Facebook reaches key Climate goal

Facebook announced today that it has exceeded one of its biggest environmental goals: it has managed to reduce greenhouse gas emissions by 94 percent in 2020. It has previously pledged to reduce emissions on the planet by 75 percent. The company said it also achieved its "net zero emissions" goal - not putting more emissions into the atmosphere than it can take out.

Facebook also announced that it has achieved another goal: it now buys enough renewable energy to cover 100 percent of its global operations, which include its offices and data centers. But that doesn't mean that all of its operations are actually powered by renewable energy, like solar and wind power - at least not yet.

Renewable energy is on the rise, but most power grids still rely on fossil fuels. When companies can't purchase enough renewable energy from utilities because there isn't enough supply, they buy renewable energy certificates that signal that the company has invested in renewable energy projects somewhere. These projects can be located anywhere, and the certificates have been sold so cheaply that critics say they don't actually lead to more renewable energy. Facebook also relies on renewable energy certificates, but it focuses on signing long-term contracts to support the construction of new solar and wind developments in the same locations where it operates. The company has invested in 63 new renewable energy projects located on the same electrical grids as its data centers.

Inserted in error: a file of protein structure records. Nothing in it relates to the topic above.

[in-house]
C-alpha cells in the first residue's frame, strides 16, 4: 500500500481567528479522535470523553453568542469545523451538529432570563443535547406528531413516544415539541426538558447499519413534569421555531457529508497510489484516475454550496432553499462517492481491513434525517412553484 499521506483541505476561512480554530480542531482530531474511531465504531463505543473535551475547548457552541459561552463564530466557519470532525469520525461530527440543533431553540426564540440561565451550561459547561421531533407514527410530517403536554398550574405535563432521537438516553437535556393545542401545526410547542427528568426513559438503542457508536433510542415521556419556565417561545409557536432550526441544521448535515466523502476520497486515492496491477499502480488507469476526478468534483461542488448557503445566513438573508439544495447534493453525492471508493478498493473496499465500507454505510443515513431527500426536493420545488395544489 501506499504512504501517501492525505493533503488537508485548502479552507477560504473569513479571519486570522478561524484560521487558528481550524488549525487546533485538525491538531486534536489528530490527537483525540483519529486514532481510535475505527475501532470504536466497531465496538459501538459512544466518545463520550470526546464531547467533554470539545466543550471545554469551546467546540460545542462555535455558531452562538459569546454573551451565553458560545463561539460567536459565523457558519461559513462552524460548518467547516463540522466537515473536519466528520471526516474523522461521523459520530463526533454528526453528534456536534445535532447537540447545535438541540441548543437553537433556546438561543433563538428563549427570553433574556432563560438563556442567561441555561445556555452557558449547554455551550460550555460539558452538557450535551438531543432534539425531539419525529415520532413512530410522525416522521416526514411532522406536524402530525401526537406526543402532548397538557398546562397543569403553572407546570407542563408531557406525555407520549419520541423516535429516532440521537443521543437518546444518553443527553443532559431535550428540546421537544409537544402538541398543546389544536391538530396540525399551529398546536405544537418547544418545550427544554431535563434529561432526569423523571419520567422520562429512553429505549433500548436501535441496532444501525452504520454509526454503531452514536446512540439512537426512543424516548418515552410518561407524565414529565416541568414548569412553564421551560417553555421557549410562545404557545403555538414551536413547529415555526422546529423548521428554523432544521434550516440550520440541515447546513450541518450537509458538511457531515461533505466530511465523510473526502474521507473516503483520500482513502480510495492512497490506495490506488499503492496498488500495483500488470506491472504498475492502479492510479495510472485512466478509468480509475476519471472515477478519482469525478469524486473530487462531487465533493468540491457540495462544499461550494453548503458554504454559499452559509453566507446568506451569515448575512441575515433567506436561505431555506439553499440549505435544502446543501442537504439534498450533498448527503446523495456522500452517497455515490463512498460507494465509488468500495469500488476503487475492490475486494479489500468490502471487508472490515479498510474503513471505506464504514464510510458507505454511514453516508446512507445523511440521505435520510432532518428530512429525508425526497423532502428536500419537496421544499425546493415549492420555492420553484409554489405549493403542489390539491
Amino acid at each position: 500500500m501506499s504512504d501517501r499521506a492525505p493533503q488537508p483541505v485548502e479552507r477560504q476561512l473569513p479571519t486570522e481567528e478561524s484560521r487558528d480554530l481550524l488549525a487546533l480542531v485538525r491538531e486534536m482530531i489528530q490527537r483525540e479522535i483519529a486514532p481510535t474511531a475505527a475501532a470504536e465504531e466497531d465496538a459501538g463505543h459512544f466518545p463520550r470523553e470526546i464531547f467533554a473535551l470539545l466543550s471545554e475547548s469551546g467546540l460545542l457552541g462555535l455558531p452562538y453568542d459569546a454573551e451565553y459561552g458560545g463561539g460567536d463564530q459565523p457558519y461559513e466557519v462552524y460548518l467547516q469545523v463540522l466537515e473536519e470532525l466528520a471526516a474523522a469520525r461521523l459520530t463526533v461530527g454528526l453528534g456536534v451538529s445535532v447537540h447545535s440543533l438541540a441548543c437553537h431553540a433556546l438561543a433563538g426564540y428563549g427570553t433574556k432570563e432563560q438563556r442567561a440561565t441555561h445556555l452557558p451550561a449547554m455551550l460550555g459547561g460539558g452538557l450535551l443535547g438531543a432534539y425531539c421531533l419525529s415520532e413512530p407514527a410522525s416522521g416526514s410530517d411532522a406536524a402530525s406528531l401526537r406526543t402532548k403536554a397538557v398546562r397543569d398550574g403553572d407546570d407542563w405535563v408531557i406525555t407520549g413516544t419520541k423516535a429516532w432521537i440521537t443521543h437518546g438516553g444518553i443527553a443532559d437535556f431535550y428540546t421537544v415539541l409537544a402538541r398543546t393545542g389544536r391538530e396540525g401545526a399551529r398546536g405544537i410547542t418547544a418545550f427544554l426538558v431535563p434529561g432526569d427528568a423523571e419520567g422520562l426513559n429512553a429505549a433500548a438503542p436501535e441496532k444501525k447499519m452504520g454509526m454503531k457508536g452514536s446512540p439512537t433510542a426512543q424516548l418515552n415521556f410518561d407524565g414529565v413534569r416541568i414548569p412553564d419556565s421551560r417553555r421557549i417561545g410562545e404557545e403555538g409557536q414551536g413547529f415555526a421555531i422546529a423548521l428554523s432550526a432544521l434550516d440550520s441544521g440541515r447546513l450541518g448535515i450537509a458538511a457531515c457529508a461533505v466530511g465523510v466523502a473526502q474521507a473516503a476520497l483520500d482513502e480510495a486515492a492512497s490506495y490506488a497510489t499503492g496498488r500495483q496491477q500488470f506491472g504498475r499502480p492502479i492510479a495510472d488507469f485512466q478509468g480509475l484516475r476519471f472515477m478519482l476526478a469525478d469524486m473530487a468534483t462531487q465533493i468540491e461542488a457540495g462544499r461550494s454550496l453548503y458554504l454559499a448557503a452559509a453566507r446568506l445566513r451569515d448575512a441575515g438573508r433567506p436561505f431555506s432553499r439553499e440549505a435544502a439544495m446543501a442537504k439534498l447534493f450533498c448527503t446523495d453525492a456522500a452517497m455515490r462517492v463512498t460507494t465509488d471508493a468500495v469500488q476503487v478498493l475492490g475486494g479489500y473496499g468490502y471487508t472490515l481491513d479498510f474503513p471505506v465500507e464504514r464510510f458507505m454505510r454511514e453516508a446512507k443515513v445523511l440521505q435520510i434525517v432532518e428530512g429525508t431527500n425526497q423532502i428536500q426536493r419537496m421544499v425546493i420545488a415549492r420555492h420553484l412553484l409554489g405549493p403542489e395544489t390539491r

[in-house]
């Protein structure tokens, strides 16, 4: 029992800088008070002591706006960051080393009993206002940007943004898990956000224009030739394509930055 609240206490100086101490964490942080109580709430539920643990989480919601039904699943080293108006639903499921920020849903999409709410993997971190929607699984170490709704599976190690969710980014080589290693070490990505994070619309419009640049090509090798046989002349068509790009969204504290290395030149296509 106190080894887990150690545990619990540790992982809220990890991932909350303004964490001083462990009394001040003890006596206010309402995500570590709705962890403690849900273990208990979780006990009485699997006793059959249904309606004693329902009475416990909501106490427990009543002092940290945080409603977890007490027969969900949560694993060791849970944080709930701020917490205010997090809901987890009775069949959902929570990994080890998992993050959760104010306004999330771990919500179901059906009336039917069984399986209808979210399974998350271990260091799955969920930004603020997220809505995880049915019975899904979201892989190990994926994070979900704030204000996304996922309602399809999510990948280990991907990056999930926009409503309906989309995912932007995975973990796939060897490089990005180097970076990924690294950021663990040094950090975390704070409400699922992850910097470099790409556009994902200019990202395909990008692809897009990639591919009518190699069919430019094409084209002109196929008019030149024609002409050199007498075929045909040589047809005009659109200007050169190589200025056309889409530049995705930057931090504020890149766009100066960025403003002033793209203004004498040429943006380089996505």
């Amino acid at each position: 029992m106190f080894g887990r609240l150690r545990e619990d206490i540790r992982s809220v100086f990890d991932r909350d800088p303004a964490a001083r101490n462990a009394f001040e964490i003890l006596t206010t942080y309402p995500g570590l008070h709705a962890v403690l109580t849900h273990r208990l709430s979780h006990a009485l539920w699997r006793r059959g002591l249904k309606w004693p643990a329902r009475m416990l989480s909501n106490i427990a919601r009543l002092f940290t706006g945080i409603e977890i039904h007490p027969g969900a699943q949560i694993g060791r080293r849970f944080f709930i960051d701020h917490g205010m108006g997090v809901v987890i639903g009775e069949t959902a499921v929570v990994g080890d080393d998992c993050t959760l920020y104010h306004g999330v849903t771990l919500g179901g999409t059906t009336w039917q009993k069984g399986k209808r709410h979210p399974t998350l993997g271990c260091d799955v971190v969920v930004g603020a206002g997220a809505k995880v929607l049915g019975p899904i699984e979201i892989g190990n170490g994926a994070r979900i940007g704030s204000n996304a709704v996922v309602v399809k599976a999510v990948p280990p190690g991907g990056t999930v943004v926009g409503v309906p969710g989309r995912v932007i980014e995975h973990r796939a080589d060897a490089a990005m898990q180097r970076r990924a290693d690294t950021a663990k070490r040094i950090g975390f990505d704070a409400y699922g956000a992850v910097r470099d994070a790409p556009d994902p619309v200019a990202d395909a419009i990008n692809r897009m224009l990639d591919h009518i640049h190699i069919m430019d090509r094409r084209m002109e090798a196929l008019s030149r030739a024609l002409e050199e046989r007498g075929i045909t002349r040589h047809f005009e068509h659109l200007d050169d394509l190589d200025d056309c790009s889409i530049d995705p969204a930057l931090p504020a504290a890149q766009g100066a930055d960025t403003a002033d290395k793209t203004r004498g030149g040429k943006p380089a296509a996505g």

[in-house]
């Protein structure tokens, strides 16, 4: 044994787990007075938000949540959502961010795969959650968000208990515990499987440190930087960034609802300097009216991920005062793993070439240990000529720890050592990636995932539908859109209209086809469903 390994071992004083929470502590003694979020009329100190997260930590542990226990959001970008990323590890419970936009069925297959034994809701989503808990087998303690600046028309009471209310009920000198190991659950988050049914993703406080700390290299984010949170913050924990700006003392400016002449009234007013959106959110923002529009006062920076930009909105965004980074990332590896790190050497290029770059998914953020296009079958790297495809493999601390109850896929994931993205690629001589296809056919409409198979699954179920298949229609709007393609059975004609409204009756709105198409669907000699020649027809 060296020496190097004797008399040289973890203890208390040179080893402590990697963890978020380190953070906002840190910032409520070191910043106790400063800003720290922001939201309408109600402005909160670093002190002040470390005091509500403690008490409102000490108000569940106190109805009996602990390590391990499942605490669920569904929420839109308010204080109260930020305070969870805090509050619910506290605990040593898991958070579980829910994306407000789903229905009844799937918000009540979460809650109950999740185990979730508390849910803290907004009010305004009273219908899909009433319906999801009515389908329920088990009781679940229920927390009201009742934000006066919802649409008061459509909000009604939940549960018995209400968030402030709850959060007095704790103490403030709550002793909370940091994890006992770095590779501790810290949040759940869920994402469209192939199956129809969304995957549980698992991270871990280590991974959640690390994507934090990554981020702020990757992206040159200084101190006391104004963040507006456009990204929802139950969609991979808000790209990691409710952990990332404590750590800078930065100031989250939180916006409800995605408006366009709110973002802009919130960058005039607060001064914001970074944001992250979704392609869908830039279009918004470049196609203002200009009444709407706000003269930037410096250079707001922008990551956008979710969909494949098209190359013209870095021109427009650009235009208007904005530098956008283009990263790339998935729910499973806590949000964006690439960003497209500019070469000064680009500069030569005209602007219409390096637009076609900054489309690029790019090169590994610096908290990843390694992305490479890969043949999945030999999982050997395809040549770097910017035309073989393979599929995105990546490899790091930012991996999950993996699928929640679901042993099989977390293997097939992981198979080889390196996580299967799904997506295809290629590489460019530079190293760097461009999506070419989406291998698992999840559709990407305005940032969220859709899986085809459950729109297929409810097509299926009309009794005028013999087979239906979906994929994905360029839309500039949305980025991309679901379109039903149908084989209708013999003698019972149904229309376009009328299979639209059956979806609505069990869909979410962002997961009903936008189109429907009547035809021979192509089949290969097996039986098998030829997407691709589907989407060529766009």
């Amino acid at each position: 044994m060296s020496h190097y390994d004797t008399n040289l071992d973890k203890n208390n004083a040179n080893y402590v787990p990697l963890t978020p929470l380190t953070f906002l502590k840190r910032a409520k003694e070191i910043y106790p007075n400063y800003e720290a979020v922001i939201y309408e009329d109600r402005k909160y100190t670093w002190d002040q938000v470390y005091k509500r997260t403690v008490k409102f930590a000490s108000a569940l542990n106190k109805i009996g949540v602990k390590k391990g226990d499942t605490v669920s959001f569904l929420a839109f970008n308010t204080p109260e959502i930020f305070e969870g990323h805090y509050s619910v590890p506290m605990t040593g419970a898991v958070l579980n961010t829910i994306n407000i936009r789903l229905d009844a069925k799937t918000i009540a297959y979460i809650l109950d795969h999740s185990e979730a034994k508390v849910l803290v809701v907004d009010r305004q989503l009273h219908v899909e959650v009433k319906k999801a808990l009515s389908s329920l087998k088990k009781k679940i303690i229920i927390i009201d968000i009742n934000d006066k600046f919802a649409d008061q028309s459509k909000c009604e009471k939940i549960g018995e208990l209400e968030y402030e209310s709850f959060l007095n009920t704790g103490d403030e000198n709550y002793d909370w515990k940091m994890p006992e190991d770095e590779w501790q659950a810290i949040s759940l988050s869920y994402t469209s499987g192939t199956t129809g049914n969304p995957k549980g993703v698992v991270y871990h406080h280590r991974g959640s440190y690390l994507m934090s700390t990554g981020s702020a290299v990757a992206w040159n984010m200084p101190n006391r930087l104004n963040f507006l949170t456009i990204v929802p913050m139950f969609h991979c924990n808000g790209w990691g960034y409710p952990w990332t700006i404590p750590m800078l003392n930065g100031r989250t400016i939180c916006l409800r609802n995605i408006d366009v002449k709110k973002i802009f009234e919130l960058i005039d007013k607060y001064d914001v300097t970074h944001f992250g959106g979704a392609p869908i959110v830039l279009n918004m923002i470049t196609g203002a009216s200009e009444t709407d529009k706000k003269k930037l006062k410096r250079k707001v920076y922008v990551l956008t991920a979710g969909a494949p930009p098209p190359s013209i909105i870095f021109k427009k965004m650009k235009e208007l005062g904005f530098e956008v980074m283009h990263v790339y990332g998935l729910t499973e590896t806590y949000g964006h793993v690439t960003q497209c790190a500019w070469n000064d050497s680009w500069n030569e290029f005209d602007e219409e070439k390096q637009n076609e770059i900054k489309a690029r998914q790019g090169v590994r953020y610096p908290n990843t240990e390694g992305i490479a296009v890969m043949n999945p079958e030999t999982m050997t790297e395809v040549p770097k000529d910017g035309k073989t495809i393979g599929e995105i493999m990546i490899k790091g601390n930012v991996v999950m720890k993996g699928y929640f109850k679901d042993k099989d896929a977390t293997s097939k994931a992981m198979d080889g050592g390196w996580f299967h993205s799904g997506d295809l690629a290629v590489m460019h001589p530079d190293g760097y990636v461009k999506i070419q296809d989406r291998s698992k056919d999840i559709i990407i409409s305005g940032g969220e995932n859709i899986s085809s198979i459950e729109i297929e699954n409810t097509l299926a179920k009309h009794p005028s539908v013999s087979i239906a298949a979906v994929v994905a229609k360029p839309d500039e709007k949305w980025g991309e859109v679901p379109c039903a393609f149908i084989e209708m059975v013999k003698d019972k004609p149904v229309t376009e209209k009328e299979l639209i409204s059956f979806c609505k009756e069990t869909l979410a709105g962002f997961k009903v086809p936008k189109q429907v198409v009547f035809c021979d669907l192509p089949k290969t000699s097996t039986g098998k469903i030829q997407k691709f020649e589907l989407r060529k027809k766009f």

Its next goal is to achieve net-zero emissions by 2030 for the entire supply chain and other indirect emissions that come from things like employee travel and commuting. To beat that goal, Facebook says it has developed environmental standards for its suppliers. It also plans to rely more heavily on new technologies that capture carbon dioxide from the air.

Facebook has also recently tried to limit misinformation about climate change on its platform. Last year, a "Climate Science Information Center" was established in some countries. In the UK this year, it began adding a label to some climate change messages that redirect people to its information center. All of this comes on the heels of criticism from activists and politicians over how misinformation about climate change has festered on the site, including one high-profile case of Facebook reversing a "false" rating that its fact-checkers gave an op-ed based on inaccurate information.

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